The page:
On the other hand, New Caledonia remains an integral part of the French Republic. Inhabitants of New Caledonia are French citizens, and they carry French passports. They take part in the legislative and presidential French elections, and New Caledonia sends two representatives to the French National Assembly, and one senator to the French Senate. The representative of the French central state in New Caledonia is the High Commissioner of the Republic (Haut-Commissaire de la République, locally known as "haussaire"), who is the head of civil services, and who seats in the government of the territory.
It was decided in the Noumea Accord that the territorial Congress will have the right to call for a referendum on independence after 2014, at a time of its choosing.
The current president of the government elected by the territorial Congress is Marie-Noëlle Thémereau, from the loyalist (i.e. anti-independence) Avenir ensemble party ("Future together"), which toppled the long-time ruling RPCR (Rally for Caledonia inside the Republic) in May 2004. "Future together" is a party of mostly Caucasian and Polynesian New Caledonians opposed to independence but tired of the hegemonic and allegedly corrupt anti-independence RPCR. Their toppling of the RPCR (who was until then seen as the only voice of the European population) was a major surprise, and a sign that the society of New Caledonia is undergoing strong changes. "Future together", as the name implies, is opposed to a racial vision of New Caledonia, opposing Melanesians native inhabitants and European settlers, and is in favor of a multicultural New Caledonia, better reflecting the existence of large populations of Polynesians, Indonesians, Chinese, and other immigrants. Some members of "Future together" are even in favor of independence, but not on the same basis as the Melanesian independence parties.
Political life is complicated by the fact that the indigenous Melanesian Kanak community is now a minority of some 44% (at 1996 census) following earlier population decline and immigration under French rule. The rest of the population is of French descent (34%), known as Caldoches, and also Polynesian (Wallisians, Futunians, Tahitians) (11.5%), Indonesian (2.5%), Vietnamese (1.4%), ni-Vanuatu (1.1%), and other (5.5%).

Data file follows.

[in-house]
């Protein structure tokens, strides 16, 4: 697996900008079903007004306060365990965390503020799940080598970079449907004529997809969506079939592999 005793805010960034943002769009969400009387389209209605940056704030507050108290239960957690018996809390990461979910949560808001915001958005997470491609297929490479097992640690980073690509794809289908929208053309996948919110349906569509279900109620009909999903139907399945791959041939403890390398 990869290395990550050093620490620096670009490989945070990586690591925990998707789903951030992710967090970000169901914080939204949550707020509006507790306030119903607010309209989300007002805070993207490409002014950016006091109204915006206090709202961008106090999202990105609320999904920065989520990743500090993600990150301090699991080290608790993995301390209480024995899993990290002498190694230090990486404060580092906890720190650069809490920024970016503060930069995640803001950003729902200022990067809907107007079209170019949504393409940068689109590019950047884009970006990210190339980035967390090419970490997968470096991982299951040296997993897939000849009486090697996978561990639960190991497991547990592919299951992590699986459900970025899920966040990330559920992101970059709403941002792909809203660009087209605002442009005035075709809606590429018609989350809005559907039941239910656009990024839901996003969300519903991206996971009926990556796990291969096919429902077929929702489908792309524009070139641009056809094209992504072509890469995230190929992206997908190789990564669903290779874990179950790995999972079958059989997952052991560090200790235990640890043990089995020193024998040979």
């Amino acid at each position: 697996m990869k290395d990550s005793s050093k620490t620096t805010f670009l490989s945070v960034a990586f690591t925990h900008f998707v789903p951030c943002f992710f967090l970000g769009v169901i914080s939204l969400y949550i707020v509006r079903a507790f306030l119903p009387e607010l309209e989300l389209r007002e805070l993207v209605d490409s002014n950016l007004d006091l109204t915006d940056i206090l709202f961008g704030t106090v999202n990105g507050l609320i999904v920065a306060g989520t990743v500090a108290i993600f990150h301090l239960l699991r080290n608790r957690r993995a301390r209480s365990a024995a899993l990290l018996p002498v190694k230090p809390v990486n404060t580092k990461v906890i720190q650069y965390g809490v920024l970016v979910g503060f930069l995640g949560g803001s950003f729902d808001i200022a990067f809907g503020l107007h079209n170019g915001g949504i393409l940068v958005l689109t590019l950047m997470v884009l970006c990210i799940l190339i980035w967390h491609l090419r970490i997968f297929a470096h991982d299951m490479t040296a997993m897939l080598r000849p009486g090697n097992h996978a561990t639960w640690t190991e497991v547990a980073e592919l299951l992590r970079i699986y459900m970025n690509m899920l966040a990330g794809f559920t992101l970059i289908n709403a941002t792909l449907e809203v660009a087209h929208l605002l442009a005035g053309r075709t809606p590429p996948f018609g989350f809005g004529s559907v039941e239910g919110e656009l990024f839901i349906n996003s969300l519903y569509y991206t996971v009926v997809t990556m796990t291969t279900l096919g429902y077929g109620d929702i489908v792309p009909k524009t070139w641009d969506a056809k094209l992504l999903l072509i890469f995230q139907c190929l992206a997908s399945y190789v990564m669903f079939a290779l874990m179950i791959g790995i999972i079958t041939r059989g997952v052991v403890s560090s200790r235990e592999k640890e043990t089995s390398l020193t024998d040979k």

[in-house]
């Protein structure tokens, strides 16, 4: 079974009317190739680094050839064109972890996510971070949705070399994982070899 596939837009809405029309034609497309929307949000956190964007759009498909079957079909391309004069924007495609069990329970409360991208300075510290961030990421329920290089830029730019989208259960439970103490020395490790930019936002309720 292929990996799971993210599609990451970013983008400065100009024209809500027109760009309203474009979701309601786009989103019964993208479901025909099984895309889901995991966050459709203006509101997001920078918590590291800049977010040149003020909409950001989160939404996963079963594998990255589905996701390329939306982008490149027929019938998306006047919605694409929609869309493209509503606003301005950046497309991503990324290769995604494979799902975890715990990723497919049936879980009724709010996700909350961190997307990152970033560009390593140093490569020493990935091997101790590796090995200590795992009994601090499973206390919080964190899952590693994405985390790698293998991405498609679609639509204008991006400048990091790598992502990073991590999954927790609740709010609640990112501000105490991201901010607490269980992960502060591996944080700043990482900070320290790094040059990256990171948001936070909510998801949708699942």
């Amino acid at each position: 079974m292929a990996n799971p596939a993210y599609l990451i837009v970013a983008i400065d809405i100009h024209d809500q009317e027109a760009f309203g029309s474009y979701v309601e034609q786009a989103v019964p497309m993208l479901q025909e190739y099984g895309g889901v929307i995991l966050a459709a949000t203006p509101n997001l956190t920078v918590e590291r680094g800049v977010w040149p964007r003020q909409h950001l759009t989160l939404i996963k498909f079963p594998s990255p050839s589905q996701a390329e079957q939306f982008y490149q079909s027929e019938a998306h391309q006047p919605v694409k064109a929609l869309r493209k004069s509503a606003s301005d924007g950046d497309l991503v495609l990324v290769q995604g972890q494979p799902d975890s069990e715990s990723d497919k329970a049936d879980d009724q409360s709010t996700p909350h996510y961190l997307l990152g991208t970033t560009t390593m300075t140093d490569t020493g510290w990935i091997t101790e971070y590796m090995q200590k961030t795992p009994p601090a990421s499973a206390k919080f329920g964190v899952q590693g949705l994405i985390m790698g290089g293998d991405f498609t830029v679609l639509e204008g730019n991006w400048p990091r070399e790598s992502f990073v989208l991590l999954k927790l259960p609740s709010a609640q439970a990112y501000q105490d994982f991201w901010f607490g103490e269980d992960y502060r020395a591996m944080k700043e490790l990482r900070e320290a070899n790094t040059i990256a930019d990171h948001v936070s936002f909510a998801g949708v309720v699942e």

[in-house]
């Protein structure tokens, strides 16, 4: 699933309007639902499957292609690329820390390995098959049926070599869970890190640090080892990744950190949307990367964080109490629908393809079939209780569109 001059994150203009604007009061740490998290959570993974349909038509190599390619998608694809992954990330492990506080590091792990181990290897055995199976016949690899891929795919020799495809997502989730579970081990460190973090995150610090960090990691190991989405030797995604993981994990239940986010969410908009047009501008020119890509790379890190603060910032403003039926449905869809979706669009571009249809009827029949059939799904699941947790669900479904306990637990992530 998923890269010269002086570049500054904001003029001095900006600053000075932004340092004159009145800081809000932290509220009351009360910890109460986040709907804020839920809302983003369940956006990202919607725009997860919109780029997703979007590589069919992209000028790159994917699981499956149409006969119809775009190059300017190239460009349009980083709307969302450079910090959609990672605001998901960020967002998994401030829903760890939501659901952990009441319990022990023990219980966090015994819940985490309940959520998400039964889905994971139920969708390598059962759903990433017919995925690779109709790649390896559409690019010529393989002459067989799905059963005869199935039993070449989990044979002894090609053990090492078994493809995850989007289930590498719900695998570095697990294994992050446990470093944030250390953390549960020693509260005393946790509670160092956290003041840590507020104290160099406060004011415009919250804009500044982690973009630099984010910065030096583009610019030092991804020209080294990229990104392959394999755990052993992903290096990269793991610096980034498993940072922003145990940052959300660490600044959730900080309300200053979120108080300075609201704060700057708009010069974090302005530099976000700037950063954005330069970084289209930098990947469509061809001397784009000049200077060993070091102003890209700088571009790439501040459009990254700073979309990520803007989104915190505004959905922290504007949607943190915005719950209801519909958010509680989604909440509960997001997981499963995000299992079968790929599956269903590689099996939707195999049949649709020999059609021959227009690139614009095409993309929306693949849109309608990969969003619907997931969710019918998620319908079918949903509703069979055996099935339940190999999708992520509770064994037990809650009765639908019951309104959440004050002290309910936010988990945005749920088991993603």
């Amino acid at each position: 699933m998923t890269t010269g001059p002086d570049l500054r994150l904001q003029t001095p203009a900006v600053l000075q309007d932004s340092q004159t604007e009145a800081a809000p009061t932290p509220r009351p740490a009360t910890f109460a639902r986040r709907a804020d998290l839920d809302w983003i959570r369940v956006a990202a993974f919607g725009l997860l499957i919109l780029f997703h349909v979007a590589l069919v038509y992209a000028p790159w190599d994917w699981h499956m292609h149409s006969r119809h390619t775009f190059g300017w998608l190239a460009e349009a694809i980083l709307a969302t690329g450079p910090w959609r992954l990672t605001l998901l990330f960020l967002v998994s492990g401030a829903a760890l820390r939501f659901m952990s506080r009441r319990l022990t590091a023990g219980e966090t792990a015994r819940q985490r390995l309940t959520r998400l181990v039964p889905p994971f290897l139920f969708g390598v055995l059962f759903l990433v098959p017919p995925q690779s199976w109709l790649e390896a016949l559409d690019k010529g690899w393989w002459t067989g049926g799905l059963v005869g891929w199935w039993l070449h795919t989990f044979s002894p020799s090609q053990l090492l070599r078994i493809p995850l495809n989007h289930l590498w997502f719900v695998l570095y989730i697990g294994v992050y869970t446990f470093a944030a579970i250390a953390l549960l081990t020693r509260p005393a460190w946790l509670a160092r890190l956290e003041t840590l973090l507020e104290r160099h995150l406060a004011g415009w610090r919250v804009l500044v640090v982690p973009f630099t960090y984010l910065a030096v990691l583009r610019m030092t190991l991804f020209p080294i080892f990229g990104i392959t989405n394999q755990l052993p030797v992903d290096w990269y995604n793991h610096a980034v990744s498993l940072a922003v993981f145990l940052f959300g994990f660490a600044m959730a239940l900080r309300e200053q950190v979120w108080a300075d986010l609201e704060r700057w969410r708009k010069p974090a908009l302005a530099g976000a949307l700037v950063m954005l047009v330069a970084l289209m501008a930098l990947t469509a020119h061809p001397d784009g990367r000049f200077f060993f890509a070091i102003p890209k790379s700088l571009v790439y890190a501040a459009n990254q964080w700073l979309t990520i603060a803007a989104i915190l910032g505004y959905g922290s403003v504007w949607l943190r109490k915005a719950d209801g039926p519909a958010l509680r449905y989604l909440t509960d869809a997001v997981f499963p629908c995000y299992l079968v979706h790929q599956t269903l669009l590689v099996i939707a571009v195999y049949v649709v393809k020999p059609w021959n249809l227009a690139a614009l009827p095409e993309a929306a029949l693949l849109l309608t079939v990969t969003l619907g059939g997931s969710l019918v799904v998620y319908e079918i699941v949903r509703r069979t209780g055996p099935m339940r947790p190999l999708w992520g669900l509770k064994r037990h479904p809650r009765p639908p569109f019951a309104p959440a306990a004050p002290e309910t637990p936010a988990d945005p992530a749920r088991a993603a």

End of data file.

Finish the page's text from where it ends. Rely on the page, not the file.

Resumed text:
Censuses are extremely critical to the balance of power in the territory, and the organization of a new census has been regularly postponed since 1996. It is estimated that the population has considerably increased since 1996, notably due to arrivals of people from metropolitan (i.e. European) France. Current population could be as high as 300,000 inhabitants (from 196,836 in 1996, a figure allegedly 10-15% below reality at the time). According to police and airport data, there would be between 1,000 and 5,000 people from metropolitan France arriving in New Caledonia every year. This question is extremely controversial, especially among the Melanesian community. A new census has finally started in August 2004, and results are expected soon. However, due to an intervention by French president Jacques Chirac, questions asking for the ethnicity of people have been deleted, because they were judged in contravention with the French Constitution, which states that no distinction based on ethnicity or religion should be made among French citizens. Consequently, it will be impossible to know the current ethnic balance. Moreover, many people (both among Melanesians and Europeans) have called for a boycott of the referendum, due to the lack of questions on ethnicity, threatening to derail the current census campaign.